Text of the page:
https://www.google.be/amp/s/amp.tenness ... 4102851002Elvis Costello returns to the Ryman Auditorium
Less than two months after he picked up a songwriting award on its stage, Elvis Costello made a quick, welcome return to Nashville’s Ryman Auditorium Monday night.
At his latest tour stop, the British rock troubadour tore through all 42 years of his celebrated songbook during a two-hour concert at country music's mother church.
Even better, he was flanked by The Imposters — the band that includes two-thirds of The Attractions, who fueled him through much of his best work in the ’70s and ‘80s.
Through a brisk show with many highlights, here's what stuck with us.
He’s still pitching songs to Nashville: "I didn't start out to be a singer, and I think that's fairly obvious," Costello quipped while seated behind a keyboard.
"It's like wishing to be a matinee idol. I wanted to be a songwriter originally, so I wrote this here song. And I thought it was gonna travel far, but nobody ever cut it. But there's still time!"
He was introducing "Different Finger," which was a big swing for a classic country sound when he released it on 1981's "Trust." That same year, he traveled to Nashville to record an entire album of country covers, "Almost Blue," which earned mixed reviews.
On Monday night, Costello also recalled the band's earliest visit to Nashville, back in 1979.
"I remember that night because Carl Perkins was gonna sit in with us that night....Then he saw us play a full show, and when we came off (stage), he was gone. He thought better of it, I think."
The element of surprise: Costello is calling this latest jaunt "Just Trust," and not because you'll get a decent helping of cuts from his 1981 album "Trust" (we counted five at the Ryman, including "Clubland" and "Watch Your Step.")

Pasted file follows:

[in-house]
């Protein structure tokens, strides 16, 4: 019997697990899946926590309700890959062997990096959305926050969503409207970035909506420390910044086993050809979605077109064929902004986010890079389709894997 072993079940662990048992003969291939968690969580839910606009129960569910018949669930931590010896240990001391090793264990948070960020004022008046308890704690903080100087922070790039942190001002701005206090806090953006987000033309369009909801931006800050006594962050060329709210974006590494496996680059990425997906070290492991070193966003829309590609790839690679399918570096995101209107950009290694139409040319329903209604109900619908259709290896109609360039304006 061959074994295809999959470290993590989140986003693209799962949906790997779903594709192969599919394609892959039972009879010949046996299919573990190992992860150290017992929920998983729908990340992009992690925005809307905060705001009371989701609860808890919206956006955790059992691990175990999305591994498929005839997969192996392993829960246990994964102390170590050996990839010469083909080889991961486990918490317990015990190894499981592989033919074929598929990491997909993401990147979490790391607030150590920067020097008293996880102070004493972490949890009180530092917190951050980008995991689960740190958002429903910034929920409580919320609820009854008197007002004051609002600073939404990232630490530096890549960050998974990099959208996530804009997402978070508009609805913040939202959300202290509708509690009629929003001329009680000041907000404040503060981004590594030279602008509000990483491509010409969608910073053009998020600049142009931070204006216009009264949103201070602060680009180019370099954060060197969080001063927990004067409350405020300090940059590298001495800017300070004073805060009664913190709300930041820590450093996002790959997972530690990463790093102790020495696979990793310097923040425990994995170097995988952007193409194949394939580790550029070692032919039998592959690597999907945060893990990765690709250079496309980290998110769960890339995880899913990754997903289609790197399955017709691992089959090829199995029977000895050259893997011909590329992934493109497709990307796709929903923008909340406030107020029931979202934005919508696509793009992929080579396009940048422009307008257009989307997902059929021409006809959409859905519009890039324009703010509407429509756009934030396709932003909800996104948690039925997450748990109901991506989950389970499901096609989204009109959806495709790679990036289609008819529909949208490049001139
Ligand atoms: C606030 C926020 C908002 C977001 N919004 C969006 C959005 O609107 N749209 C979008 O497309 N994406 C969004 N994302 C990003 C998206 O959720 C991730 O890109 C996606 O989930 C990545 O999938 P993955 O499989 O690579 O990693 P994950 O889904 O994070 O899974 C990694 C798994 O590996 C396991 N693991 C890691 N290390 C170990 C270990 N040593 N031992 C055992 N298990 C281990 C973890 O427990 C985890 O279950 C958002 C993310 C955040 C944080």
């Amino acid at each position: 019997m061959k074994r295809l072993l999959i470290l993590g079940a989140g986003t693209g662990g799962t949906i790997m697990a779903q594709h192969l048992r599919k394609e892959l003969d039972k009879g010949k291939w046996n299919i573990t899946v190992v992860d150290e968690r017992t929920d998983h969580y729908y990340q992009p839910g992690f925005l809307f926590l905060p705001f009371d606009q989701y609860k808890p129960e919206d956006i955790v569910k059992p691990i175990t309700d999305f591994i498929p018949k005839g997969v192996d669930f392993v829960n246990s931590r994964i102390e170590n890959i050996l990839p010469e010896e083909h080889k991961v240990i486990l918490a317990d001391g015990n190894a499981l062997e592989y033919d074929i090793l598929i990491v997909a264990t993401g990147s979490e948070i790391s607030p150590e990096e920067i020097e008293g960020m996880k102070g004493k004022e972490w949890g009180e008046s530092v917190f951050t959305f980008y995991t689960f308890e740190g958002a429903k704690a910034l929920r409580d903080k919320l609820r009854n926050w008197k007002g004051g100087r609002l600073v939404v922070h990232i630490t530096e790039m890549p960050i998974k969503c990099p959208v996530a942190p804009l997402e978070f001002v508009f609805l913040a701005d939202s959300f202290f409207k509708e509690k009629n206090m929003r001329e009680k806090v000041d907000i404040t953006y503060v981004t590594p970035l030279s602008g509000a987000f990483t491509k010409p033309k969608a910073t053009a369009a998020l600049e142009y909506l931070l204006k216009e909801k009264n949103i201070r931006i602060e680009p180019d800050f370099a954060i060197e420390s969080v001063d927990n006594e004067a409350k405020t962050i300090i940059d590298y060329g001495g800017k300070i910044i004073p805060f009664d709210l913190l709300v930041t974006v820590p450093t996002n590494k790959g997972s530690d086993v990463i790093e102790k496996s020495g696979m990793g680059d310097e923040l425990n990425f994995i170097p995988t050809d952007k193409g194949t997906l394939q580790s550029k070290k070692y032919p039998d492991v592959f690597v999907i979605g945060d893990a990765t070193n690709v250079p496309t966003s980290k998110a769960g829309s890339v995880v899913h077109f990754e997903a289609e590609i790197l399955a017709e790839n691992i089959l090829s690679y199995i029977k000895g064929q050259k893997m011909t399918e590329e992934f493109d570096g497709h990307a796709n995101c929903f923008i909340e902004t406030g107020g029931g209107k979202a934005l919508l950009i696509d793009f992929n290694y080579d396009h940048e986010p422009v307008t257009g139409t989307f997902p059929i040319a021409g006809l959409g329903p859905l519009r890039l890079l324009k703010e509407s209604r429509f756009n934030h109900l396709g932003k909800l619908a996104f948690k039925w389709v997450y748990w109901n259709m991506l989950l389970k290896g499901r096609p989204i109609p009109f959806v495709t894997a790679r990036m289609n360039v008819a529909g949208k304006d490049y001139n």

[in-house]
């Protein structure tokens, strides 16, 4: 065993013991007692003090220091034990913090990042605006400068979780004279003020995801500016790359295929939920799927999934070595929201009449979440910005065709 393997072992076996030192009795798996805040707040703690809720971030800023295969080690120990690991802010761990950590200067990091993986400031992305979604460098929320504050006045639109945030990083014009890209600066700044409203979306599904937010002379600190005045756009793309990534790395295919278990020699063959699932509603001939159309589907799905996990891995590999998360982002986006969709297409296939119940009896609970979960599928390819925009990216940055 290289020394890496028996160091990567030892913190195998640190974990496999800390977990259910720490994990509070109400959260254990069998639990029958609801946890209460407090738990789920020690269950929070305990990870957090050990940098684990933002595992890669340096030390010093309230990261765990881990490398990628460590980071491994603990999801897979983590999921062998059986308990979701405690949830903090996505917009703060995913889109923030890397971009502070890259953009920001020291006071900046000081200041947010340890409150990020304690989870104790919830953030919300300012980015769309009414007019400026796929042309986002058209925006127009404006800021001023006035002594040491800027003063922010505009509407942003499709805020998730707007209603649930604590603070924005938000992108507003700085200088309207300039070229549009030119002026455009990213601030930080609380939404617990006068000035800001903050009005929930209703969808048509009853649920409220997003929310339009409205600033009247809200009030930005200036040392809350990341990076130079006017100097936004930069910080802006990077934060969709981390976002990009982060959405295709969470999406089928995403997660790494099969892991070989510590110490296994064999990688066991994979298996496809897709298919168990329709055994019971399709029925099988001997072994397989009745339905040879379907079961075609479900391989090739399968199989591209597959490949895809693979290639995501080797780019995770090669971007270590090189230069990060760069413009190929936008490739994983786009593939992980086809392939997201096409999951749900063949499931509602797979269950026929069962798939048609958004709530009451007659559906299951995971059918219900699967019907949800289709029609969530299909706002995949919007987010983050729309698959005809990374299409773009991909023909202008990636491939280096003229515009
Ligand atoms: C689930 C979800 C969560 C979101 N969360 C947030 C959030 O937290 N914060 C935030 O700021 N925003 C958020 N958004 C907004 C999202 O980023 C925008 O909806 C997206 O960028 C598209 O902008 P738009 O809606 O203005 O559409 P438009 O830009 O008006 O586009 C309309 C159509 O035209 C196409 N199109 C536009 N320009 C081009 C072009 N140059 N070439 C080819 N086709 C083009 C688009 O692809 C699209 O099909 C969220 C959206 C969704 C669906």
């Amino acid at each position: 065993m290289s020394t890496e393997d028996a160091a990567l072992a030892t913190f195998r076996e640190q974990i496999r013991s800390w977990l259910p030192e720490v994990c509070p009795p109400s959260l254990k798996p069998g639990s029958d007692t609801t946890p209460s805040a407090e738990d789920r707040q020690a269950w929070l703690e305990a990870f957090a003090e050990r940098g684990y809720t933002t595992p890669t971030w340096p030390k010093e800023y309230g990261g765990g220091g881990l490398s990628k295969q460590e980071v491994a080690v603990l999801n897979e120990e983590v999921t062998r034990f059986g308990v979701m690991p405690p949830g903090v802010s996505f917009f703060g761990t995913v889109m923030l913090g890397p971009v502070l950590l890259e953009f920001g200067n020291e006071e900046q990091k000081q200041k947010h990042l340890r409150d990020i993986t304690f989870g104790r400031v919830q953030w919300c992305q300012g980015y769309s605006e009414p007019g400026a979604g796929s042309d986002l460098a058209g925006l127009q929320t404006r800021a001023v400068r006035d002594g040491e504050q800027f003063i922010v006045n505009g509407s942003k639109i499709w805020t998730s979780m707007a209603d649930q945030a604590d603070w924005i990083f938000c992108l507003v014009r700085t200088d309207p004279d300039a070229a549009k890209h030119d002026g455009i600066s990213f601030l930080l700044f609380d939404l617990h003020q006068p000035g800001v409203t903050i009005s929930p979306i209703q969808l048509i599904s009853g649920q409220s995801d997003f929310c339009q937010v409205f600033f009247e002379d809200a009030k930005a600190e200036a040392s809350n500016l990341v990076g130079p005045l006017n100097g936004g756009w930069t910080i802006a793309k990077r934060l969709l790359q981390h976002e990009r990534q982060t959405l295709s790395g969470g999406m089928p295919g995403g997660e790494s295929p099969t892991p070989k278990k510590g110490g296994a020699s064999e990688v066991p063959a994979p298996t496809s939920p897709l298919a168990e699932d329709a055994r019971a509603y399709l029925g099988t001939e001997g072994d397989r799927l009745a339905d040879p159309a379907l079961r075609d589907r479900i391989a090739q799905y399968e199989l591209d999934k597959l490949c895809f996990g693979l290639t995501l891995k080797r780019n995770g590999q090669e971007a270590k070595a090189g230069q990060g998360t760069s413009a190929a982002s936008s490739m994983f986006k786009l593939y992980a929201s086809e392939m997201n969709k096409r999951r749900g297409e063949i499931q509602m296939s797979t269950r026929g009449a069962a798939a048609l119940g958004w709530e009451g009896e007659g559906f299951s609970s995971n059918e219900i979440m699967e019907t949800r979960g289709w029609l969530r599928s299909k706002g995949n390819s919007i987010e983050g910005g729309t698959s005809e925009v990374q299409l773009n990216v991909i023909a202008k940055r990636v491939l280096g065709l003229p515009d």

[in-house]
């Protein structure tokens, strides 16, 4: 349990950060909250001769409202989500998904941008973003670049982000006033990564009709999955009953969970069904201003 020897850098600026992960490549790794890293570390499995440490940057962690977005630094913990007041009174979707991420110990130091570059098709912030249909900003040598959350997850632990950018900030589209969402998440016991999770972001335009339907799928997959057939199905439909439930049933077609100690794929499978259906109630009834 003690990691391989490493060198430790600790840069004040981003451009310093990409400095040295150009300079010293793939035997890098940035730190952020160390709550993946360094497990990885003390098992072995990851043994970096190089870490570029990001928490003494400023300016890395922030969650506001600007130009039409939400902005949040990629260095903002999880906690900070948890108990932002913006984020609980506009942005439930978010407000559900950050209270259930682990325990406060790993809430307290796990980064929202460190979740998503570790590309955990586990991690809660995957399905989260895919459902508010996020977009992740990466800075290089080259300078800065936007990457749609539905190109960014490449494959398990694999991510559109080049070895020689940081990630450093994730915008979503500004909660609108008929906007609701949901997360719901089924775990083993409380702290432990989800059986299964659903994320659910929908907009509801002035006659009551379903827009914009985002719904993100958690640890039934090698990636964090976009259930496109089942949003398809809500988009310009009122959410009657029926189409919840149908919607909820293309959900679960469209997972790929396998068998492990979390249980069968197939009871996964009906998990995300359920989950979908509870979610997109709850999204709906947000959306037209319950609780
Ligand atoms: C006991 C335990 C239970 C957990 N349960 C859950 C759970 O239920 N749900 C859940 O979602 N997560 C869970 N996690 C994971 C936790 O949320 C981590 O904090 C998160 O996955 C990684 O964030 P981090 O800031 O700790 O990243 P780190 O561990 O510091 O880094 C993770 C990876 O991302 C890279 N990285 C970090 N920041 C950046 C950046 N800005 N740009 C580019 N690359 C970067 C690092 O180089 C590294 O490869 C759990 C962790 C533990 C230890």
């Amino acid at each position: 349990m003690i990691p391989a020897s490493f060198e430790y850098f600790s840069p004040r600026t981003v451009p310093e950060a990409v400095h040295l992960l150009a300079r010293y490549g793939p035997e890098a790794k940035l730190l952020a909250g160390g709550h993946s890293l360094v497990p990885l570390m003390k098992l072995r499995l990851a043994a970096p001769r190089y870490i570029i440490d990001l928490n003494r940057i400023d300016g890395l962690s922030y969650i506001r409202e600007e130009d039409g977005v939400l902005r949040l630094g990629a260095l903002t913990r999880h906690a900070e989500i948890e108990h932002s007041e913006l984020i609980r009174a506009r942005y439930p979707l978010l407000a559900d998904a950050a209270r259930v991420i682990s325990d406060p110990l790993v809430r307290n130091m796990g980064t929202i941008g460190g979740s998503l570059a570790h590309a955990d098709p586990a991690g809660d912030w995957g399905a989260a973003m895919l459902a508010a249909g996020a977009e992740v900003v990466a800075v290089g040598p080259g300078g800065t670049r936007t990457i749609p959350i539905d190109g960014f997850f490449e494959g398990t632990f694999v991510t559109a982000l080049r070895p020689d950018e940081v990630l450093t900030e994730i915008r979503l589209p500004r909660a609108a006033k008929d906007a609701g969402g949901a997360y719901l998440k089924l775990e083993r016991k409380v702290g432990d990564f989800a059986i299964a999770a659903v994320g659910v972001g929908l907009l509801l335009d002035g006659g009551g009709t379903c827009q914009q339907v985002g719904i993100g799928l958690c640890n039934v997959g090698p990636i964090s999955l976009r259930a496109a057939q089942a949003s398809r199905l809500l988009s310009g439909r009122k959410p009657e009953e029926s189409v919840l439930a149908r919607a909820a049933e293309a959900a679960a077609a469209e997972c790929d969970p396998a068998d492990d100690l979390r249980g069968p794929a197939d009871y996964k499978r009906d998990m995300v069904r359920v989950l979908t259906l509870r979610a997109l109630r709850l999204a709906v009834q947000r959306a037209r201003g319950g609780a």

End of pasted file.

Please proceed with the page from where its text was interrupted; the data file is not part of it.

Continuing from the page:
No, Costello wants fans to have faith. They're guaranteed to hear the likes of "Alison," "Watching The Detectives," "Pump It Up" and "(What's So Funny 'Bout) Peace Love and Understanding," but a good chunk of the set is switched up each night.
That can sting as much as it thrills: Nashville didn't get to hear "Radio Radio," "Less Than Zero" or "King Horse," but we did score "This Year's Girl," "Little Triggers" and "Party Girl."
The Imposters are the real deal: Since Costello no longer works with estranged bassist Bruce Thomas, his backing band has been called "The Imposters" since 2001. Sure, it's clever, but it sells the group short. Attractions keyboardist Steve Nieve and drummer Pete Thomas are still backing him up, and sounding just as brilliant now as they did in 1978.
Alongside longtime bassist Davey Faragher, Costello's band also featured two powerful background vocalists, Briana Lee and Kitten Kuroi. Their presence allowed him to revisit a song he's almost never played live — like "From a Whisper to a Scream," recorded as a duet with Squeeze's Glenn Tilbrook.
They also added a new, harmony-rich dimension to cuts like "High Fidelty," and brought to life textures that had always been lurking on the records, but rarely make Costello's live show, like the ominous “oohs” in “Watching The Detectives.”
On Monday, he shared a little more perspective than his time at the podium that night allowed.
"You haven't seen that show yet, but you're in for a treat, because I was right in the middle of being very, very emotional. My brother, T Bone Burnett, who's here tonight, he made this beautiful speech, and I was in the company of all of these people, it was half my record collection when I was 17 years old. Delbert McClinton and Bonnie Raitt and John Prine.
And halfway through my halting words of acceptance, the smoke machine by the side of the stage malfunctioned and I disappeared in a cloud of smoke like the Wizard of Oz. And I thought, 'Well, there's a metaphor for my career.'"
Since you put me down, it seems i've been very gloomy. You may laugh but pretty girls look right through me.